Sunday, August 15, 2010


Several months ago, I was living in the Mission. Along my walk to work, I spotted a poster of a woman in a fairy godmother outfit. She looked something like Lily Tomlin, but not.

Pobrecito, I thought. Shouldn't it be pobrecita? And why was she a poor thing?

The word was assembled like a ransom note.

The image got under my skin in a strange way. I'd be feeling sorry for myself, obsessing over the cataclysmic changes I was making in my life, and then I'd walk by the poster.


When I scraped my knee as a kid, my mom would kiss it better. "Oh, le pauvre," she'd say, a gentle reminder that it wasn't so bad as all that.

My friend P's mom spoke Spanish. She'd call him Pobrecito in the same tone of voice. Poor boy. Isn't it awful?

Eventually, I moved downtown. I take a different route to work now, coming from the opposite direction. One morning, I see another pobrecito poster.

This time, it's Catwoman.

Or, someone in a Catwoman costume. Why the masculine form of the word?

Are they cross-dressers? Transgender? Or is the "poor thing" the person looking at them?

Is pobrecito a band, maybe? Or a poster artist? Is this his body of work?

Pobrecito follows me into work, sneaks in on me during the day.

It's entirely possible the answer is something depressingly ordinary. In a sense, I don't want to know. The mystery sustains me, in a quiet way.

Thursday, walking home from work, I see a new one.

I don't even know what's happening in this picture. Is she sucking on her toes?

Pobrecito, I think, as the homeless guy cheerily greets me. I tell him I don't have any cash today.

"It's okay," he says, waving me on, "I know you're cool. See you soon."

Pobrecito, I think. Pobrecito.

Monday, August 02, 2010

A nice girl like me

When I turned in my lease application, the building manager said, "I hope you don't mind my asking, but why are you moving here?"

Here is where I can look out my window onto the alley below. If I lean out far enough, I can see transactions of all sorts in the doorways. I climb a ladder to get into bed, and I leave my apartment and walk through the hallway to use the shared bathrooms. I learned today that Stephen Elliott lives in a building much like this, but his sounds like it is larger, and doubtless hipper.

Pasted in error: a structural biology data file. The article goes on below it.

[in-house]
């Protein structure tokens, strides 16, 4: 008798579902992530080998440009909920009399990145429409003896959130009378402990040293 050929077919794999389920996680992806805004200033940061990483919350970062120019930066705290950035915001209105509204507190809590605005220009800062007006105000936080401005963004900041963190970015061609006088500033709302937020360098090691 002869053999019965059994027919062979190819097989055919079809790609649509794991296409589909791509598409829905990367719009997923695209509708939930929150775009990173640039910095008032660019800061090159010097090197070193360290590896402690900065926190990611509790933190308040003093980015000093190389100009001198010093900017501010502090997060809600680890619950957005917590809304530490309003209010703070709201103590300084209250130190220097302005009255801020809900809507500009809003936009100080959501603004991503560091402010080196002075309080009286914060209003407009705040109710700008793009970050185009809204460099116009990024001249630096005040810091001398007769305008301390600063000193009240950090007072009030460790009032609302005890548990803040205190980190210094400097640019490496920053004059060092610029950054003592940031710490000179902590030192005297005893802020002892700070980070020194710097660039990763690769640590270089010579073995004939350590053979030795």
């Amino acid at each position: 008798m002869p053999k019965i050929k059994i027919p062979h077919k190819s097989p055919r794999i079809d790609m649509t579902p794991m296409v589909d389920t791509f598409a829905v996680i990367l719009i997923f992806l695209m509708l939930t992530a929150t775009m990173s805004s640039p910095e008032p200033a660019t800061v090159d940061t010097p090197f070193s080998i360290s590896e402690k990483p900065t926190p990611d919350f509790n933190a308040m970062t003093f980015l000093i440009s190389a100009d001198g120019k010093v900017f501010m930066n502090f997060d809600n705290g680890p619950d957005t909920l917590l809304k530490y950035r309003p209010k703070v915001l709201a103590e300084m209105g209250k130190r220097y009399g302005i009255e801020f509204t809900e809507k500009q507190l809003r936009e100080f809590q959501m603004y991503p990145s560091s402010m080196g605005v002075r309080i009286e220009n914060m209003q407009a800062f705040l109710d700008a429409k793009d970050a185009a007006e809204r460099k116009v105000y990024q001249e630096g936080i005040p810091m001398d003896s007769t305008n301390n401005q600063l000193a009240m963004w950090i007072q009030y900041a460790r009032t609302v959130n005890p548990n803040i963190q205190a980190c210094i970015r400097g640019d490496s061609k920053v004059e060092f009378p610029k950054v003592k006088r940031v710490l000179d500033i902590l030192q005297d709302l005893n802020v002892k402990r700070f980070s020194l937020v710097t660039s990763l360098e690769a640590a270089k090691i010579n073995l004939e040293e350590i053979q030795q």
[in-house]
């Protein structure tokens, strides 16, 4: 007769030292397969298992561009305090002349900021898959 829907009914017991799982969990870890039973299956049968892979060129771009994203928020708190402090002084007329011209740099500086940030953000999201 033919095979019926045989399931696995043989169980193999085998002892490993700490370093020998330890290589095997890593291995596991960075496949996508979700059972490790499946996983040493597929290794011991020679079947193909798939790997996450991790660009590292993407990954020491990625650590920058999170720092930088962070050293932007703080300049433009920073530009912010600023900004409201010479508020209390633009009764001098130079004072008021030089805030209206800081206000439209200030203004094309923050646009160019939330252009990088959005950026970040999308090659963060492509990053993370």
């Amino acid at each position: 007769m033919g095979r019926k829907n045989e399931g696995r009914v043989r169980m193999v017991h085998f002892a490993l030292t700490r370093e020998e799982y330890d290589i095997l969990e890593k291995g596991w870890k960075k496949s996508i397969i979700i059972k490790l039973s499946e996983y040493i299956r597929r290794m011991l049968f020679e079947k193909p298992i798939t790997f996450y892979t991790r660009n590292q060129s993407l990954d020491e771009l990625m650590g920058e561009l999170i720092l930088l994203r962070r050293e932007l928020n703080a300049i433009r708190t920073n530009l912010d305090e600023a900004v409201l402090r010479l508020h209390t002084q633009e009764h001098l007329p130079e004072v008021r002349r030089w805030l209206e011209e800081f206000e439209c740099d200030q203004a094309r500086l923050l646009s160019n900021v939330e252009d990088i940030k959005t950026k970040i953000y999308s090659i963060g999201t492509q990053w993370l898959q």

When I tell people about my building, about the shared bathrooms, they say it sounds like a dorm. Stephen Elliott made the same comparison. I've never lived in a dorm, but I don't think that's quite it. There's no communal hubbub, no running feet, no towel-snapping. People try not to run into each other.

Someone did leave a Spinoza paperback in there last week, though, so maybe it is like a dorm.

Here's what it is like:
I get up to pee in the middle of the night, fuzzily stepping into my slippers and walking down the bright hallway with my eyes slitted. From the bathroom, I hear loud voices. Unforgivably loud, for this time of night, or morning. When I leave the bathroom, the hall is blocked with a forest of cops. My neighbor, skinny and shirtless, says: "...keep it down, please?"

"What for?" a cop says, loudly.

The neighbor swings his bony arm in my direction, "So we don't disturb the neighbors."

I have to ask a cop if I can pass so I can get back to my room, my bed. Another cop, in a quieter voice, tells my neighbor he has to leave, now. He asks if he can get his stuff first. Put on a shirt.

The neighbors' open door faces mine, and I can hear the girlfriend talking to the cops inside. Pieces of things, tiny shards, are lying on the floor in the doorway.

Today I meet the little girl staying in the apartment on the other side of mine, the one with the Santa Claus on the door. She asks my name and tells me many things about her mom's boyfriend's kids, but she doesn't let her own name slip. I ask, but she prefers to tell me a complicated story about a brother and a sister who both, apparently, have my name.

The neighbor at the end of the hall invites me in to meet his cat. His Wanted poster is taped to the wall. I look closely at the photo. It's him, younger and with different hair. He points out the window. "You see those lights?" he says, "That's the city jail. I used to live there. Now I live here, and look out the window every day."

There's a whole universe behind every door in this place, galaxies of people and their lives and the people they know, ever-widening circles that overlap and extend into infinity.

Today I think, there's no place I'd rather be.